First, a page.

Evaluating the feasibility of waste heat recovery requires characterizing the waste heat source and the stream to which the heat will be transferred. Important waste stream parameters that must be determined include:
- Heat quantity. A large and constant volume of heat is ideal, although there are options for smaller heat quantities.
- Heat temperature/quality. A high-temperature heat source can yield greater outputs, although the temperatures can also affect what materials are used in the equipment design of heat exchangers and recovery systems.
- Composition. A heat source free of corrosives or particulates is best; otherwise, more expensive heat exchangers and maintenance increase the costs.
- Minimum allowed temperature. Too cool a temperature can cause the water vapor in exhaust gas to condense and deposit corrosive substances on the heat exchanger.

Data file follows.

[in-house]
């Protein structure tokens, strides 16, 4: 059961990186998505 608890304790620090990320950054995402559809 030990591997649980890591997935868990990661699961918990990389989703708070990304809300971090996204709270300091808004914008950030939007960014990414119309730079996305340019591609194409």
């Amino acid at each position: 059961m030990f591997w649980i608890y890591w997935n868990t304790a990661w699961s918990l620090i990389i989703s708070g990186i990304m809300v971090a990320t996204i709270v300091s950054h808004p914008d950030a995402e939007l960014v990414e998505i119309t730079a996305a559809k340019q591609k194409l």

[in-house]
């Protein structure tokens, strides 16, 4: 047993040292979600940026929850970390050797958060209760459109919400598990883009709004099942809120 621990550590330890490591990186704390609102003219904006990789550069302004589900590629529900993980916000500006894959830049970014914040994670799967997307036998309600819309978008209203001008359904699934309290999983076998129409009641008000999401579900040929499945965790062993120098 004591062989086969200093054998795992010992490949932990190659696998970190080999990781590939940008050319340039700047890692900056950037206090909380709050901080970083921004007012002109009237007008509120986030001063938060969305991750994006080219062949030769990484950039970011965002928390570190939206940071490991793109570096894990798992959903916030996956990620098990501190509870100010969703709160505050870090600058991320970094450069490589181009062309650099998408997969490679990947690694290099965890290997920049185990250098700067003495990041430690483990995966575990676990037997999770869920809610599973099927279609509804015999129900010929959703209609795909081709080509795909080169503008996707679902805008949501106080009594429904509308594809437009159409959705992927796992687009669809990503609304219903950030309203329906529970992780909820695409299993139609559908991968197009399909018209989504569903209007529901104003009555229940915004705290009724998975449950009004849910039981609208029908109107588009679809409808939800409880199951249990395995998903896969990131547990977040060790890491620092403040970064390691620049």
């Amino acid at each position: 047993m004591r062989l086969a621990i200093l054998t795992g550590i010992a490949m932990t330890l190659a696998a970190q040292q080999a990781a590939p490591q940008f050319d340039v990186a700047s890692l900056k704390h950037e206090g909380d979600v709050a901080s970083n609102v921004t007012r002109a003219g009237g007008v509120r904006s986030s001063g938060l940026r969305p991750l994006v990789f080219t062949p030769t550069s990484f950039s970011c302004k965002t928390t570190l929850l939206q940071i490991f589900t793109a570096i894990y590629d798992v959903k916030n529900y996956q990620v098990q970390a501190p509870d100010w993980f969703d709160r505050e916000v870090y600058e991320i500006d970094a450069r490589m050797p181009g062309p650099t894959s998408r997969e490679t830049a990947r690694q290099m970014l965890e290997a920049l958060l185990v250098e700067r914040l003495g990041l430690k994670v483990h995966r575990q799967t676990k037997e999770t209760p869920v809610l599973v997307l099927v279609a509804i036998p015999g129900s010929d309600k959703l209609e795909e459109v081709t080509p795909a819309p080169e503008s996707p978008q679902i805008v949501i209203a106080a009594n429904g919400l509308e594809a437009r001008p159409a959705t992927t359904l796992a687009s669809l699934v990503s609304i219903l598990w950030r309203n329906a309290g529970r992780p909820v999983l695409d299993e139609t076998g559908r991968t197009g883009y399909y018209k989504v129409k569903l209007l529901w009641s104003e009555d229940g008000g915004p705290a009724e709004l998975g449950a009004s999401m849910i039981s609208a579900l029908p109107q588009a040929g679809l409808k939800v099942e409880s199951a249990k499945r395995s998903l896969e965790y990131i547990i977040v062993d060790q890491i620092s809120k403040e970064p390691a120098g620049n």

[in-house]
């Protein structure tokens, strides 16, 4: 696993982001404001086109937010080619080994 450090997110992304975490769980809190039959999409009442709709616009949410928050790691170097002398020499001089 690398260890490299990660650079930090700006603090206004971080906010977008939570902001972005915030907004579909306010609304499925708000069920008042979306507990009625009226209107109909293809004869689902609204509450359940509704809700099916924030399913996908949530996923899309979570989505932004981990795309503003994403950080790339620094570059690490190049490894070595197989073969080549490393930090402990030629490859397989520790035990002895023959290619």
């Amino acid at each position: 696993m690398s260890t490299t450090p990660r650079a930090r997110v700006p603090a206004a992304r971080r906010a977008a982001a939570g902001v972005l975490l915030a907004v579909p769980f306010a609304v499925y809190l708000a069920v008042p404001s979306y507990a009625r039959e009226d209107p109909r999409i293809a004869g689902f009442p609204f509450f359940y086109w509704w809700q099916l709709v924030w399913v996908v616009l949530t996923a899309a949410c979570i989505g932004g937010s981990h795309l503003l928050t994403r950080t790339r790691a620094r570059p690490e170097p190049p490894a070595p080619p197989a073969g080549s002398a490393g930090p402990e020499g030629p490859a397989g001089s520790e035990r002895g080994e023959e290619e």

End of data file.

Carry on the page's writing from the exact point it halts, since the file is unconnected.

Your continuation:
- Operating schedules, availability, and other logistics. For example, it is important that the schedule of the heat source match the schedule of the heat load. It is also important that the recovery not interfere with the industrial process that is the source of the waste heat.
- Location. When generating electricity, a close proximity to the electric grid (and ideally a transmission line) is preferable.
- Economic Incentives. Some states offer tax credits, grants, and/or eligibility in renewable portfolio standards, any of which help the economic feasibility.